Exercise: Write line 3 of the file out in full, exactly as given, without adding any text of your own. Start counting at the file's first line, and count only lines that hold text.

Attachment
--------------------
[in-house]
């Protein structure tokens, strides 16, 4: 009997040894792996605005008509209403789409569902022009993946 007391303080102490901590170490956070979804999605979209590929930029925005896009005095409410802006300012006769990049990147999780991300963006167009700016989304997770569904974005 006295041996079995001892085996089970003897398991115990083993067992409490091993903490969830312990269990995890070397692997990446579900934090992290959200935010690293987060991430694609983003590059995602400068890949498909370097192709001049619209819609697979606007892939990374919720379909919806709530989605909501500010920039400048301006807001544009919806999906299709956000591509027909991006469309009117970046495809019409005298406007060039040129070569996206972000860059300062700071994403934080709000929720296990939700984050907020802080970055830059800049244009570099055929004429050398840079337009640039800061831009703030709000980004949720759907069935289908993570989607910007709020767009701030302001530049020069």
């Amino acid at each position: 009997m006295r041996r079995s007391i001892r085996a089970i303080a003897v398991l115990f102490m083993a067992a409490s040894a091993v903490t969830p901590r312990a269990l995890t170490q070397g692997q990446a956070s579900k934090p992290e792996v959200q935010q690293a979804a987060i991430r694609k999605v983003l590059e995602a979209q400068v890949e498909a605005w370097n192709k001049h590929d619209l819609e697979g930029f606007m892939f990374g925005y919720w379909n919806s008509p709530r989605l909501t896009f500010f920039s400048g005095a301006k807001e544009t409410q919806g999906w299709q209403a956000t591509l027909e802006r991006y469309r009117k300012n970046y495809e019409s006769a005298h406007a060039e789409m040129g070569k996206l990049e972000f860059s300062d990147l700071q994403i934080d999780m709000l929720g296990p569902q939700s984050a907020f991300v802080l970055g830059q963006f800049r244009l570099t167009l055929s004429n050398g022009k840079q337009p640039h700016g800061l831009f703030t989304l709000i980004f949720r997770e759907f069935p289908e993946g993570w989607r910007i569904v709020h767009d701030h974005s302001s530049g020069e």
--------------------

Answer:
């Amino acid at each position: 009997m006295r041996r079995s007391i001892r085996a089970i303080a003897v398991l115990f102490m083993a067992a409490s040894a091993v903490t969830p901590r312990a269990l995890t170490q070397g692997q990446a956070s579900k934090p992290e792996v959200q935010q690293a979804a987060i991430r694609k999605v983003l590059e995602a979209q400068v890949e498909a605005w370097n192709k001049h590929d619209l819609e697979g930029f606007m892939f990374g925005y919720w379909n919806s008509p709530r989605l909501t896009f500010f920039s400048g005095a301006k807001e544009t409410q919806g999906w299709q209403a956000t591509l027909e802006r991006y469309r009117k300012n970046y495809e019409s006769a005298h406007a060039e789409m040129g070569k996206l990049e972000f860059s300062d990147l700071q994403i934080d999780m709000l929720g296990p569902q939700s984050a907020f991300v802080l970055g830059q963006f800049r244009l570099t167009l055929s004429n050398g022009k840079q337009p640039h700016g800061l831009f703030t989304l709000i980004f949720r997770e759907f069935p289908e993946g993570w989607r910007i569904v709020h767009d701030h974005s302001s530049g020069e």